Here at Silke, we’ve built our business model on (and base our kitchen packages on) modern European kitchen design. Specifically, modern German kitchen design. It’s a school of design built on being as bleeding edge as possible; streamlining design down to an appealing, minimalist aesthetic, emphasising modern appliances that blend both form and function, and generally emphasising hard shades and defined shapes over bright colours and rounded edges. Obviously not every modern kitchen will fit this mould, but that’s perhaps the general “stereotype” that comes to mind when the phrase is uttered. Today, we’d like to take a look at a modern design ethic that somewhat bucks the trend a little, and that comes from a very different part of Europe; that of the Scandinavian Kitchen.

Scandinavian Kitchens can be thought of as a fusion between modern kitchen design, and something not too dissimilar to the Shaker or Shabby Chic schools of kitchen design. Hard edged, metallic, modern design is paired off with wooden shelving; bright whites, sleek blacks and neutral tones are broken up with potted plants and the odd brighter shade, and vintage-styled appliances are paired off with ones that look as cutting edge as they are in function.

This kind of fusion-based design is far more common then you’d think, albeit not intentionally so; by and large, most kitchens Joe Public are likely to have/visit will contain elements that belong to differing schools of design. As a general rule, this comes down to matters of either changing and multifaceted taste, or matters of cost and affordability. Scandinavian Kitchen design takes this mixing of elements and brings it to the forefront as a deliberate aesthetic choice.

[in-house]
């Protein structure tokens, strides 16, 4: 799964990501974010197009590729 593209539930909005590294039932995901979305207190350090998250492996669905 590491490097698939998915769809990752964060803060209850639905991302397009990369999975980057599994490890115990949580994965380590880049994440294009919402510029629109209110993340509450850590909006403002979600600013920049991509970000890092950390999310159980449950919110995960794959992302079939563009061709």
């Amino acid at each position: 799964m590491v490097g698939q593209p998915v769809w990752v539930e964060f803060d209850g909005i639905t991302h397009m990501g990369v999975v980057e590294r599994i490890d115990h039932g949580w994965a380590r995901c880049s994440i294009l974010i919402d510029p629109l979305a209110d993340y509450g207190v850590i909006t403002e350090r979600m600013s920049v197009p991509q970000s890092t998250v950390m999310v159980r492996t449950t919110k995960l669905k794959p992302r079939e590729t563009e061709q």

What overall effect does this have on the look and feel of the kitchen environment? Well, depending on exactly what elements are being mixed, it can very, but the general tone of a Scandinavian kitchen will be homely. Not the same sort of homely that you get from a Country style or Shaker kitchen, mind; instead, it’s a homely feeling born of immediate familiarity rather then nostalgia or timelessness. As mentioned above, many kitchens are a hodgepodge of different design ideas from the outset, and the typical kitchen experience most people will have is one where past meets present to some capacity.

It’s the abundance of plant life that sets Scandinavian Kitchens further apart as it’s own design ethic, however. Many of us tend to think of kitchens as very sterile or wholly practical places, even when they’re designed to be the social hub of the household. Circumventing this sometimes cold and calculating feel is as simple as quite literally injecting a little life into it, and the immediate contrast of greenery and metallic appliances creates a very bold look and feel for any kitchen environment.

Scandanavian Kitchens are an incredibly interesting school of design, daring to challenge established aesthetics by fusing elements of them together in harmony.